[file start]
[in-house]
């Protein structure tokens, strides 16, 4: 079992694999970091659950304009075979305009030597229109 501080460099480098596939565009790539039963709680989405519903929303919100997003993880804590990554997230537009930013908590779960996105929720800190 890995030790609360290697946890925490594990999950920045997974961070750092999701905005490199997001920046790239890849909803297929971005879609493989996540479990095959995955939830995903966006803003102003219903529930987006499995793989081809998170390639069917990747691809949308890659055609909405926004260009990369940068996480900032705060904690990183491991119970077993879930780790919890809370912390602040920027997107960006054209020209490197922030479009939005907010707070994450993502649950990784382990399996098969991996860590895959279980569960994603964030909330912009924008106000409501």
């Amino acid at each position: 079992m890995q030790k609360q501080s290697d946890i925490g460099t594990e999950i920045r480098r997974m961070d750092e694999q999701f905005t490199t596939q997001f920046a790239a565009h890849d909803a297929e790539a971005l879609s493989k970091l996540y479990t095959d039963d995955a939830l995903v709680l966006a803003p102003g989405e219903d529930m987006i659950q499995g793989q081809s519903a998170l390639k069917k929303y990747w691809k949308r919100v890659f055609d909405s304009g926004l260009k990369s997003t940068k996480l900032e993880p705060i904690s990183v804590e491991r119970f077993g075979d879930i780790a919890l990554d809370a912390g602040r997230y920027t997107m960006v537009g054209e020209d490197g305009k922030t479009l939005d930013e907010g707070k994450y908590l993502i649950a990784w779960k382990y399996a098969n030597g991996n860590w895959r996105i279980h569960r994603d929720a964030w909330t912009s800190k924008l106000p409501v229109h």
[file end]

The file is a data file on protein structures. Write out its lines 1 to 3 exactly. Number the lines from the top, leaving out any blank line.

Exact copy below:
[in-house]
């Protein structure tokens, strides 16, 4: 079992694999970091659950304009075979305009030597229109 501080460099480098596939565009790539039963709680989405519903929303919100997003993880804590990554997230537009930013908590779960996105929720800190 890995030790609360290697946890925490594990999950920045997974961070750092999701905005490199997001920046790239890849909803297929971005879609493989996540479990095959995955939830995903966006803003102003219903529930987006499995793989081809998170390639069917990747691809949308890659055609909405926004260009990369940068996480900032705060904690990183491991119970077993879930780790919890809370912390602040920027997107960006054209020209490197922030479009939005907010707070994450993502649950990784382990399996098969991996860590895959279980569960994603964030909330912009924008106000409501």
């Amino acid at each position: 079992m890995q030790k609360q501080s290697d946890i925490g460099t594990e999950i920045r480098r997974m961070d750092e694999q999701f905005t490199t596939q997001f920046a790239a565009h890849d909803a297929e790539a971005l879609s493989k970091l996540y479990t095959d039963d995955a939830l995903v709680l966006a803003p102003g989405e219903d529930m987006i659950q499995g793989q081809s519903a998170l390639k069917k929303y990747w691809k949308r919100v890659f055609d909405s304009g926004l260009k990369s997003t940068k996480l900032e993880p705060i904690s990183v804590e491991r119970f077993g075979d879930i780790a919890l990554d809370a912390g602040r997230y920027t997107m960006v537009g054209e020209d490197g305009k922030t479009l939005d930013e907010g707070k994450y908590l993502i649950a990784w779960k382990y399996a098969n030597g991996n860590w895959r996105i279980h569960r994603d929720a964030w909330t912009s800190k924008l106000p409501v229109h």